In the spring of 2020, the global football governing body FIFA announced new measures meant to recognise the value of player development. Some of these news rules were the affirmations of previous rules for example under FIFA regulations some percentage of the transfer fee to the club where a player started his career. FIFA also takes 1% of transfer fees, which goes to grassroots development programmes that will bring financial aid for young players. Let us dive into these measures and see how it impact finances in sport and the development of young players.
What are the main talking points?
Under previous football transfer guidelines, transfers of players aged 22 or over are limited to eight IN and eight OUT of each top five clubs each season. The new guidelines will reduce these numbers to six IN and six OUT from the 2022-33 season. For now, the rules only cover international loans it is expected that the domestic league will bring in similar changes in the next few years reducing the loan market.
In an effort to guarantee more players meaningful playtime and decrease the number of young prospects wasting their time on the bench, the u-21 players can make temporary switches outside the Summer and the Winter transfer windows, potentially creating another transfer window for the age group.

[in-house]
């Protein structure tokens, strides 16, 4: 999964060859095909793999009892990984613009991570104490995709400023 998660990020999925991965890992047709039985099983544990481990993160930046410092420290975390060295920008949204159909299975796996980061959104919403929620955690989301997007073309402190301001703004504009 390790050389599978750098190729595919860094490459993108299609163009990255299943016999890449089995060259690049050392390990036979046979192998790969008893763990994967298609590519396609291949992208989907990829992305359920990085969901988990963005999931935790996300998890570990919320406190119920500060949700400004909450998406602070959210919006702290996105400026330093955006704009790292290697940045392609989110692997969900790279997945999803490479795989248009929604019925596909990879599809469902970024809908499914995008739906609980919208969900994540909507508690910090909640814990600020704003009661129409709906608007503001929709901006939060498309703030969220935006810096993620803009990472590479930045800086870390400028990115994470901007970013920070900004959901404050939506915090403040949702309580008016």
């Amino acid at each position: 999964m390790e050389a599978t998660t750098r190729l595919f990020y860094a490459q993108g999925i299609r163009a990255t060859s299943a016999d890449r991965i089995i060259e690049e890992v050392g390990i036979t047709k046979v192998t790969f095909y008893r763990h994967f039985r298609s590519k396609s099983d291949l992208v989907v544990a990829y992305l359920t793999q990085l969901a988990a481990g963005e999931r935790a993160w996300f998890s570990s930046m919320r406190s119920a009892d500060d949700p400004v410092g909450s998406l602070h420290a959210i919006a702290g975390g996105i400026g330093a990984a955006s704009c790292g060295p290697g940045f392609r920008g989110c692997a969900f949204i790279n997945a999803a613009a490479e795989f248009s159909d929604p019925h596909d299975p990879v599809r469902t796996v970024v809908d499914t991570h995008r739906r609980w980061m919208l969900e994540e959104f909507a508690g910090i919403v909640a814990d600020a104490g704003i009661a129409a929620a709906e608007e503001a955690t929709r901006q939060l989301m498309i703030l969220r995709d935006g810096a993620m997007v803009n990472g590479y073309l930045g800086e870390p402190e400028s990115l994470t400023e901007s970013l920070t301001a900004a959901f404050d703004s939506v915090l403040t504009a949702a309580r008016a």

Impact of these changes
Football like any other sport is a business and each club is always looking to make things cheaper. In 2010, a top striker was easily available on the transfer market for around €30 million, but inflation has seen prices at least increase two times. The clubs have adopted a new strategy through their diverse scouting network they identify young talents and sign these young stars at a very young age and develop them. They loan the players out keep the ones that developed and sell the others to make a profit before investing in other young talent and repeat the process.
However, over time the attitude towards this approach has changed. Chelsea has loaned out an average of 20 players per season over the past three years. On the other hand, Manchester City has offloaded 39 players per season. In order to bring a cap on the loan system, FIFA has introduced new changes ignoring the good aspects of the system.
Rich clubs offload these players to reduce the wage bill and give their young talents game time. These loans also help the smaller clubs to get hold of talents that they can’t afford. A loan is basically an inexpensive short-term commitment this helps the small clubs especially in times of a global pandemic. They can send the player back to the parent club without having to pay expensive wage bills.
Under the new system, the big sides will be able to continue with their current practices unchecked. FIFA’s stated aim is to “Ensure that loans have a valid sporting purpose for youth development” and by limiting the loan transfers of players over the age of 22. FIFA is presuming that the player development occurs under the age of 22 which is an underlying problem. This will force the teams to make decisions even before the players hit their prime weakening FIFA’s argument. It may also lead to avoidable inefficiencies without loans players like Jesse Lingard and Martin Odegaard couldn’t have flourished as they did for West Ham and Arsenal, respectively. The new guidelines will help younger players to focus more on their development and smaller clubs will get financial aid.